Using Big Data to transform business processes

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Technology is constantly advancing, and as a result, devices are consuming ever-increasing amounts of data. According to research from tech giant IBM, we create around 2.5 quintillion bytes of data on a daily basis and in 2013 it was calculated that 90% of all the data in existence had been created in just the previous two years a maxim still frequently recited in tech keynotes.

As a result of this, Big Data has become a big trend in the technology and business worlds. The term refers to datasets that are too large and complex (for example, unstructured data like emails or voice recordings) for ordinary computing systems to handle. While managing this influx of information can be daunting, Big Data has massive business benefits and has spawned allied technologies like predictive analytics and user behaviour analytics.

This area of technology has the potential to transform business and enable business leaders to make data-driven decisions faster. According to the research firm IDC, organisations will spend $260 billion on Big Data and analytics technology by 2022. This year alone, spending on Big Data analytics technologies is expected to total $166 billion, an increase of 11.7% over 2017.

Thanks to Big Data, organisations are discovering new ways to glean intelligent, actionable insights that will help them push ahead of their competitors. Big Data isn't just helping firms better understand their customers, though, it's also improving efficiencies and business processes, helping them to speed up decision making.

Gaining a competitive edge

There are many companies developing sophisticated Big Data technologies, one of which is MHR Analytics. The firm is a specialist provider of business intelligence and analytics solutions and is helping organisations make sense of disparate raw data and make intelligent decisions.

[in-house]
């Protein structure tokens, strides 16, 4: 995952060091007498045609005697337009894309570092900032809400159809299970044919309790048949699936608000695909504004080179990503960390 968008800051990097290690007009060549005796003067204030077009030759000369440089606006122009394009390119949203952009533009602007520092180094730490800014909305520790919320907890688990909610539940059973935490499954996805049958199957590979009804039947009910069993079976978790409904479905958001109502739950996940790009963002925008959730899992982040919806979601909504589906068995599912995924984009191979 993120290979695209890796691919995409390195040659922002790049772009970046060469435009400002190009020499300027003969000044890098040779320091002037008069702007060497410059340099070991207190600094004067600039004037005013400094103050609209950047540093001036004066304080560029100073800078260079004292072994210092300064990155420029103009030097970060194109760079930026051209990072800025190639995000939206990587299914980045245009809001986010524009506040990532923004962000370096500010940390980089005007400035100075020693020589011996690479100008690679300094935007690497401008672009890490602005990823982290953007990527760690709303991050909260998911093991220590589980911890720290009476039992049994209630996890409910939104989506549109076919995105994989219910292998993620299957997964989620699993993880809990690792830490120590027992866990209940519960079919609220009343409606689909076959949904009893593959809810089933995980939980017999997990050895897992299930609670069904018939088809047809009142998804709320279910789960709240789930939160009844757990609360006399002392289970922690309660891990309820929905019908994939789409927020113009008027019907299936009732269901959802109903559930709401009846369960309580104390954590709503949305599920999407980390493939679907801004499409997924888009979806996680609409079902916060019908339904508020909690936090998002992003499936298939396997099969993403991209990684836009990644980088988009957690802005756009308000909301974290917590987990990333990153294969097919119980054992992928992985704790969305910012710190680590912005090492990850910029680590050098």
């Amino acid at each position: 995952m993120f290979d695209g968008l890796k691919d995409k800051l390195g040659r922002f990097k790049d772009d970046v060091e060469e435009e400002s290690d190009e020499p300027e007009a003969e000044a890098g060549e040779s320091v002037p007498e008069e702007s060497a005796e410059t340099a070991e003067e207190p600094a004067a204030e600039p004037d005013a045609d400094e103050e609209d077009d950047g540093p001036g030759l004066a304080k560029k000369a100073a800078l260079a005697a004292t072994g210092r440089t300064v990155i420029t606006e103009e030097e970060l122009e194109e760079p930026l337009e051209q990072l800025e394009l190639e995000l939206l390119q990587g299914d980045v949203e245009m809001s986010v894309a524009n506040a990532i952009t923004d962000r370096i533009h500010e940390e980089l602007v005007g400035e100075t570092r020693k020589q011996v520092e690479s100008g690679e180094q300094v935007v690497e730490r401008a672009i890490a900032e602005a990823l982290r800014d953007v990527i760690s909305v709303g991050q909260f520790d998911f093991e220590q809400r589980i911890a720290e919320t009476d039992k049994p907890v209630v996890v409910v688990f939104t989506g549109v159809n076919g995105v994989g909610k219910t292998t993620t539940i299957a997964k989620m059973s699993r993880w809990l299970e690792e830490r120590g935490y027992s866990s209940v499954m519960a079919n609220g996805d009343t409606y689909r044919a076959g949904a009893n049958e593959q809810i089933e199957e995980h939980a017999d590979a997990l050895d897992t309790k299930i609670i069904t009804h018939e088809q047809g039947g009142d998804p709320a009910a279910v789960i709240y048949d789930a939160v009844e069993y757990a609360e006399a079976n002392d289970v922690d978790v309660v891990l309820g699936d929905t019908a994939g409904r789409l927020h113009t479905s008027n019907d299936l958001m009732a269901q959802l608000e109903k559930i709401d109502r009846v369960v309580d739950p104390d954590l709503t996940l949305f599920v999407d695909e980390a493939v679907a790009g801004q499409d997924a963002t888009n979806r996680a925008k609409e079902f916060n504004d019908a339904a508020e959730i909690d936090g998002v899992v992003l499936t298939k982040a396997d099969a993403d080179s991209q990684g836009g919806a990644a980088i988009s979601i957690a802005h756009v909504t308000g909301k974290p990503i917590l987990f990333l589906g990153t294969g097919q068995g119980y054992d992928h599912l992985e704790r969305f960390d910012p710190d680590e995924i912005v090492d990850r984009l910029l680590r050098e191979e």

Nick Felton, a director at MHR Analytics, says Big Data can be used to help businesses gain a competitive edge by providing insight into what's working within the business and what's not, as well as identifying where to cut costs and where to invest more. "One of the most crucial decisions an organisation can make is to recognise data as an asset. This single action, rather than blind technology investment, will contribute in identifying business opportunity, help predict future trends and ultimately generate revenue," he tells IT Pro.

"Creating a trusted, governed and credible data platform that enables analysts and data scientists to make use of this asset in the right way [and] using evolving technology will give greater insight leading to faster decision making. It's also important to make sure data is easily digested by everyone regardless of technical ability. Using dashboarding and visualisation tools will initiate use and adoption of insights provided.

"If you can also change the culture of an organisation to focus on the unanswered questions, rather the comfort of seeing the known facts presented on a daily/monthly basis, they will have become data driven decision makers. This will help leap them ahead of the competition."

Streamlining operations

German software giant SAP is another company with a great deal of expertise in Big Data. Mark Darbyshire, VP of platform and integration at the firm, says companies are becoming more intelligent and streamlining everyday operations thanks to data analytics. "We're seeing a new way of business through digital intelligence. We can now look at operational, transactional and historical data, garnered from an array of sources like sensors, machine logs and other equipment, human generated data from social media, point of sale (POS), web and apps," he says.

"We then apply analytics much more broadly than ever before to understand these data sets. The analytics we then apply to the joined-up data predictive, spatial, machine learning, lexical or streaming analytics are all done on the same data set. This gives very coherent insights into faults and exceptions, into opportunities and improvements. It also allows unique levels of real-time insight and therefore decision making and acting," he tells IT Pro.